Delores Linton Brown stood in the doorway of her Wyandanch home and listened attentively as Carol Gordon discussed the importance of the census.
Gordon, a Long Island Progressive Coalition volunteer, recounted how the census population count, conducted every decade, drives federal dollars to communities for things like roads, schools, hospitals and housing programs.
Brown nodded. She didn't really need much convincing, though. She said her 2010 census form had arrived earlier in the day and she was in the process of filling it out - aware of its impact on "bringing resources to the community."
Brown acknowledged that some in this largely minority hamlet might be leery of answering the census questionnaire. "They shouldn't be," she said. "You should not be suspicious of something that helps you."
That's a message nonprofit groups like the Progressive Coalition are taking to minority communities across Long Island to try to boost census participation. They want to minimize the possibility of an undercount of minorities and make sure no community is shortchanged. A recent report found Long Island got nearly $3 billion in 2008 based on census data.
The coalition received $32,500 in grants from the Hagedorn Foundation and the state for its census campaign focused on Wyandanch's 4,000 households. The Long Island 2010 Census Collaborative, a group of philanthropic foundations, has distributed $335,000 in grants to 15 nonprofits for census outreach in "hard to count" areas populated largely by minorities and immigrants.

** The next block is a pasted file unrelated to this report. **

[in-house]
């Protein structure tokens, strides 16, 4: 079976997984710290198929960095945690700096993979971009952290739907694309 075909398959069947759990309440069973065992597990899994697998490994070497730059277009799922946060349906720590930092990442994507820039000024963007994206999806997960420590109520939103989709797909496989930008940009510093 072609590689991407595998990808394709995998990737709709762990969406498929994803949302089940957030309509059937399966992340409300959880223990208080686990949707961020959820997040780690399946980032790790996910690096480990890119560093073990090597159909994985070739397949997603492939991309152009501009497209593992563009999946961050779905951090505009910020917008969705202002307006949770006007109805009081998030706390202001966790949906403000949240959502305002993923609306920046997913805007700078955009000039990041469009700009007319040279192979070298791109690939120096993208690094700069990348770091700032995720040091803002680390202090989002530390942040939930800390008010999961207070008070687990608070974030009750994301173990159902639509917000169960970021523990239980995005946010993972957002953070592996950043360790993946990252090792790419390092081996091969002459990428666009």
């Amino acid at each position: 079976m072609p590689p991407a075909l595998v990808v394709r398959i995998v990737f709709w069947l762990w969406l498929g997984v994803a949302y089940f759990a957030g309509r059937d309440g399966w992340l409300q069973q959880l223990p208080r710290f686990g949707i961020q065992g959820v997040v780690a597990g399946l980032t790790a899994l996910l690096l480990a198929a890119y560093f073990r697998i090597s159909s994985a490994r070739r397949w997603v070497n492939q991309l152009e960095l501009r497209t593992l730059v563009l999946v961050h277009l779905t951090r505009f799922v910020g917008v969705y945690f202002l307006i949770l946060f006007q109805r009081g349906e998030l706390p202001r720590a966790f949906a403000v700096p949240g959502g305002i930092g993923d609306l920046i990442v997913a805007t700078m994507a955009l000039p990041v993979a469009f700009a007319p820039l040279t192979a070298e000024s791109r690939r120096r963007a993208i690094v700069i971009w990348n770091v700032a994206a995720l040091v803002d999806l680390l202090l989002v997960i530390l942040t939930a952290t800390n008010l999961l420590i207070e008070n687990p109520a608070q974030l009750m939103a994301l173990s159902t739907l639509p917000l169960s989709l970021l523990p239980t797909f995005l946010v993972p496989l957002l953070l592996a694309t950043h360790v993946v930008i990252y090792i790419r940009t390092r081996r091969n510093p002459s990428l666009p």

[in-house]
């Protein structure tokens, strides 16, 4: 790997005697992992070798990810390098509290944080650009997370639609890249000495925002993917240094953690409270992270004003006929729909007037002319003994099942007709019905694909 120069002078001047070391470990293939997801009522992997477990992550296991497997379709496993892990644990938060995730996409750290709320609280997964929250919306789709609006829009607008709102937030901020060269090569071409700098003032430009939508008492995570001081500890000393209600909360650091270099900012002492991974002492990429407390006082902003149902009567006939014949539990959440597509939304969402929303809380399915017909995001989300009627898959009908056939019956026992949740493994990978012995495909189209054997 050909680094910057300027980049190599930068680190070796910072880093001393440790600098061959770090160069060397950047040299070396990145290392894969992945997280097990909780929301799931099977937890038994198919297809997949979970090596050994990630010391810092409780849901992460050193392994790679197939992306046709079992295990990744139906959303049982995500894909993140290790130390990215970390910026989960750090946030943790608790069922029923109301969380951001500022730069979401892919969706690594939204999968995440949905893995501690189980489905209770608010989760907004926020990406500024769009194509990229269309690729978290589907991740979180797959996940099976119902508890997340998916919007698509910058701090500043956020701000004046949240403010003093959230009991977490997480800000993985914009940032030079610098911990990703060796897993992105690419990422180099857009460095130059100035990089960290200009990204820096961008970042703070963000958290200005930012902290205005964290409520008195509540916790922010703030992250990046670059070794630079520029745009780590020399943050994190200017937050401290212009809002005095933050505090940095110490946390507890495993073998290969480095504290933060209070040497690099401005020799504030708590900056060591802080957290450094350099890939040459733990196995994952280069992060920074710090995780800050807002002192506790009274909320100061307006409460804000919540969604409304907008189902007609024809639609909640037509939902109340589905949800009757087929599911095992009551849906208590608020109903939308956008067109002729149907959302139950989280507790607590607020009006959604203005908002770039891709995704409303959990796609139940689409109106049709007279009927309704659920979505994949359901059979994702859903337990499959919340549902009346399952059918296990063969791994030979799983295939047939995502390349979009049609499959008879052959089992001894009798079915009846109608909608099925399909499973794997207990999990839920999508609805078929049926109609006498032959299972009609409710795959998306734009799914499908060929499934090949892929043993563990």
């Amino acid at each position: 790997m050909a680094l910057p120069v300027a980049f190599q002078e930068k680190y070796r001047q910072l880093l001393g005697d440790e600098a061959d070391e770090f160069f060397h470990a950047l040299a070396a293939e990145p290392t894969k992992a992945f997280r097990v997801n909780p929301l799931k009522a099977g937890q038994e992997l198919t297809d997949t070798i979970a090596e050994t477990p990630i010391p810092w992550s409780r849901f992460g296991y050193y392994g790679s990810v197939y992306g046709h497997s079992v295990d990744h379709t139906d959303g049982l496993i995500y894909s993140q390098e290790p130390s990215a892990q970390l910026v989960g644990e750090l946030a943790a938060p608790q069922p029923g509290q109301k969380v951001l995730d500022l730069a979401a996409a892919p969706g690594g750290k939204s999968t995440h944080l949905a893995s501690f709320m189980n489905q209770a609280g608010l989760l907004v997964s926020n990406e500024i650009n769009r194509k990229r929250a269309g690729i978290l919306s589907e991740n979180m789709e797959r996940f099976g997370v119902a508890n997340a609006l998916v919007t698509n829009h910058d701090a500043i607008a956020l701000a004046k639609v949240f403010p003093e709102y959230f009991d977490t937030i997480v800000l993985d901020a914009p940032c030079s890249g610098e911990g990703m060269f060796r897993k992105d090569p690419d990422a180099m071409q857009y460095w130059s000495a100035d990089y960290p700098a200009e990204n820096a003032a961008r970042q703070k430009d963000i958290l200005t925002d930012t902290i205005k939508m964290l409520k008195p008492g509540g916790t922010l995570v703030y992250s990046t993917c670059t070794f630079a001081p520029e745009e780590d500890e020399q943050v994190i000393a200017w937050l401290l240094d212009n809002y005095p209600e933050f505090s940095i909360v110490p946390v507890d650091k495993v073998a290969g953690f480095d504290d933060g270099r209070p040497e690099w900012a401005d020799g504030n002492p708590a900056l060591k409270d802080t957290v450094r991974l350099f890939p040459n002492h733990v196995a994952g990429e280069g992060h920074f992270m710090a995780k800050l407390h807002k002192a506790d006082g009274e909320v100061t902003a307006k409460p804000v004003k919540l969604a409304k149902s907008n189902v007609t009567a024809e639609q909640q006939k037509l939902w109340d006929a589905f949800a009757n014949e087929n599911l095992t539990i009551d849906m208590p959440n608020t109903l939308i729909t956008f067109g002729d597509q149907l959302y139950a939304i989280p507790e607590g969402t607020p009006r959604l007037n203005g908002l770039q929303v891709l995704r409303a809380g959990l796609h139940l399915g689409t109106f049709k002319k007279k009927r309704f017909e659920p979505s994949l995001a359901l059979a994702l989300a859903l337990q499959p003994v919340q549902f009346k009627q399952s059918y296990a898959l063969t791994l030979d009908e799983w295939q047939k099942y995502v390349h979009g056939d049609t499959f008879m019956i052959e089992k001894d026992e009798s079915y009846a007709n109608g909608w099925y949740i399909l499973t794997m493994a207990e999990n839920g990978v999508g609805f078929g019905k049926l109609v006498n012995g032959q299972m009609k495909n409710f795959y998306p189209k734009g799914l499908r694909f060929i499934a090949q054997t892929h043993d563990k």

Brown suspected that Wyandanch residents were not counted "as much as we should be." For the 2000 census, response rates for the four census tracts in Wyandanch suggest as much. The rates ranged from a low of 41.2 percent to a high of 65.9 percent, according to U.S. Census Bureau figures.
It was early evening earlier this month under a bright sky, when Gordon and another volunteer, Bree Wright, 18, a Suffolk County Community College student and Wyandanch resident, walked along Jamaica Avenue. Both receive stipends for the census work.
Wright said she wanted to dispel "wrongful information" about the census, and tell people "there's nothing to be afraid of." Gordon, 57, who lives in Massapequa but whose daughter and grandchildren live in Wyandanch, said: "That's why we're coming around, to alleviate that fear."
Accompanying them was Danielle Asher, the coalition's lead organizer. She said the canvass, just a few days old, has yielded some surprises. "There are more Latino families than we realized," she said after one man emerged from a home, nodding that he understood and saying "censo," the Spanish word for census, after receiving a coalition flyer.
Across the street, Gordon encountered Lisa Marrow, who said she had applied to be a census taker because "I just wanted to help."
"There's a lot of people here in Wyandanch and they're not being accounted for," Marrow said, citing misplaced fears. Gordon noted how individuals' information is kept confidential for 72 years. If people aren't counted, Marrow said, "we're getting shorted."
Note: To verify that a census taker is legitimate, call the bureau at 866-226-2864.